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Fall of Man Depicted in Atwood’s Backdrop Addresses Cowboy

Fall of Man Depicted in Atwood’s Backdrop Addresses Cowboy

The sexual politics of the man-woman relationship, or more specifically the sexual exploitation of women by men, is a clear concern in Margaret Atwood’s “Backdrop Addresses Cowboy.” Although the oppressor-as-male theme is by no means an original source of poetic inspiration, Atwood’s distinction is that she views the destructive man-woman relationship as a metaphor for, symptom and symbol of, bigger things. From the vantage-point of feminine consciousness, Margaret Atwood empahsizes the “backdrop” as being not only the woman, but also the land and the spiritual life of the universe; the “cowboy” is both a man bent on personal gain (possibly an American based on Atwood’s strong anti-American sentiments in her novel, Surfacing) and an emissary of technological progress.

The structure of the poem logically supports the theme of conflict and “imperialism” in that it is clearly divided into two sections or “camps.” The first four stanzas offer a description of “you”, the “righteous and heroic” cowboy who brutalizes life without creating new life. The perspective shifts then from predator to prey in the final five stanzas as “I”, presented as victimized woman and exploited nature, “addresses” her antagonist. The tone or mood of “Backdrop Addresses Cowboy” also undergoes a change after the first four stanzas when the reader enters the tragic, joyless experience of one who is paying the price of “slaughter and desecration.” At this point in the poem, it seems futile to consider whether or not the price should be paid and the metaphoric man-woman tension remains distrubingly unresolved. In terms of form, “Backdrop Addresses Cowboy” is written in open (org…

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…esecrate”, the emphatically placed word of the climactic line in “Backdrop Addresses Cowboy”, emphasizes again the “backdrop” as being not only the woman, but also the land and the spiritual life of the universe. As an emissary of technological progress, man has committed a sacreligious act against nature and humanity and his “fall” embodies the fall of the spiritual, the historical and the rational.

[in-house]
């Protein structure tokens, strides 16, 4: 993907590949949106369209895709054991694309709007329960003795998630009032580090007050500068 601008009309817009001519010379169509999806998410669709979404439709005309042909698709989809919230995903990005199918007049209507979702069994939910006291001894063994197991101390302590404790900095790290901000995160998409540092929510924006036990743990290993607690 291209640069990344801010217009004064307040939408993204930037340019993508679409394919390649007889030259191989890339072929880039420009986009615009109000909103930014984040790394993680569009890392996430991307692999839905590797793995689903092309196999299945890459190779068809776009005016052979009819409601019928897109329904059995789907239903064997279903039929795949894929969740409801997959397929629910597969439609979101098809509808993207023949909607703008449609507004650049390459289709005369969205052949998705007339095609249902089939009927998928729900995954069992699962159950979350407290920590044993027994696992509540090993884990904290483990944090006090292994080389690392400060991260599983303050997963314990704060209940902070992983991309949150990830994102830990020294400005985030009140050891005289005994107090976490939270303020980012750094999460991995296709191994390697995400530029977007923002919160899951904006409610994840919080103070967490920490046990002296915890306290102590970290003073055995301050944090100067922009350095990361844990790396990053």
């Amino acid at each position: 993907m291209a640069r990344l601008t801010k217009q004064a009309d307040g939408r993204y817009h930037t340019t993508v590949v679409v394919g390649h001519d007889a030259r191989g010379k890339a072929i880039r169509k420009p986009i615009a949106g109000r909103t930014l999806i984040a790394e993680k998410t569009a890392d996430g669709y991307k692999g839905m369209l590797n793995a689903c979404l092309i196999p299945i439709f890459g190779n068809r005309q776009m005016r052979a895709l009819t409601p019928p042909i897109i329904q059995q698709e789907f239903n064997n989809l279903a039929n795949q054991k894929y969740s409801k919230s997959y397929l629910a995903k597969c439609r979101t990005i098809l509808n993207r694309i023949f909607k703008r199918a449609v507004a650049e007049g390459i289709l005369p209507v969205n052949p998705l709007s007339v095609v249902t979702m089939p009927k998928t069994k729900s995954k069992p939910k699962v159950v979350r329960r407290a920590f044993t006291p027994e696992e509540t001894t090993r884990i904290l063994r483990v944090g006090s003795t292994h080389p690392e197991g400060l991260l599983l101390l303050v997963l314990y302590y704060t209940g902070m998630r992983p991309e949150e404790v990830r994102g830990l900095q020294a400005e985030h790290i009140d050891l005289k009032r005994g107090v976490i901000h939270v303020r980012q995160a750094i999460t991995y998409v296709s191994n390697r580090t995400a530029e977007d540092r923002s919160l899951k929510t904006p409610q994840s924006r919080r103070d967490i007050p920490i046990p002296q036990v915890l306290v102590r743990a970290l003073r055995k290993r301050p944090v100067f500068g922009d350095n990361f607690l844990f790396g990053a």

In Margaret Atwood’s poem, then, the troubled man-woman relationship is symptom and symbol of a greater alienation within humanity. Man’s past and present curelties to human, natural and spiritual life are expressesed metaphoricall in terms of a cowboy “winning the West” on a movie set, against a backdrop “supporting” his heroism. “Backdrop Addresses Cowboy” offers a vision that is both desolate and conscious-expanding but it does not present answers.

Analysis of Woman to Man by Judith Wright

Analysis of Woman to Man by Judith Wright

I was slightly confused when I read this poem at first, but it became apparent from the rich metaphors, that it was about the sexual relation between the woman and man. It is also about conception – or rather the potential of creating a child from this sexual act – told from the woman’s point of view.

Judith Wright was very bold in writing such a poem since it was published in 1949, when such issues weren’t discussed in the public, but as a well-regarded poet, she had achieved a good reputation for expressing herself, and therefore could write a subjective poem about this issue.

The main idea of this poem, is based upon female sexuality and sensuality, and that sex is symbolic of life, or death if pregnancy fails.

The title seems to mean now, “Woman to Man” as if the woman is offering herself to the Man, offering her body to create a child, through the act of sex. It also means that the woman has something to give to the man, not only the pleasure, but through blood and pain, a child.

The language compliments the mood of this poem, as it varies from a sad and melancholy cry, to a voice of hope, all in a constant confident feel, and by this, the poet’s reflections and contemplation?s are communicated successfully to us, making us feel in the same way she has felt.

The first stanza begins with a bold and confident entry describing in a simple way the sexual relation between the man and the woman; or better said; Woman to Man. The ‘seed’ which the woman holds – has the potential of becoming a child. The image of the day of birth as a ?resurrection day? is important in this respect for, just as the resurrection of Christ defeated death, so too, does each individual…

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final line – “Oh hold me, for I am afraid.” This line is wholly successful on a dramatic level; for here the real world of passion and pain breaks in. At the same time the poem as a whole has

suggested that in each sexual act there is the potential for the creation of new life which challenges time and death. The woman is the proud yet fearful instrument of this process.

The poem has a rhythmic pattern that compliments the metaphors and paradoxes. The stanzas begin and end, individually, for the first and last lines rhyme, which creates a feeling of ?wholleness? to each stanza, quite appropriate to the act of creating or bearing a child.

It is like a song, a pentameter that begins bold, but ends in a quiet tone, making its reader reflect, not only about the ending, but the entire poem as a serious issue, that fornication is, or can be, a holy act.

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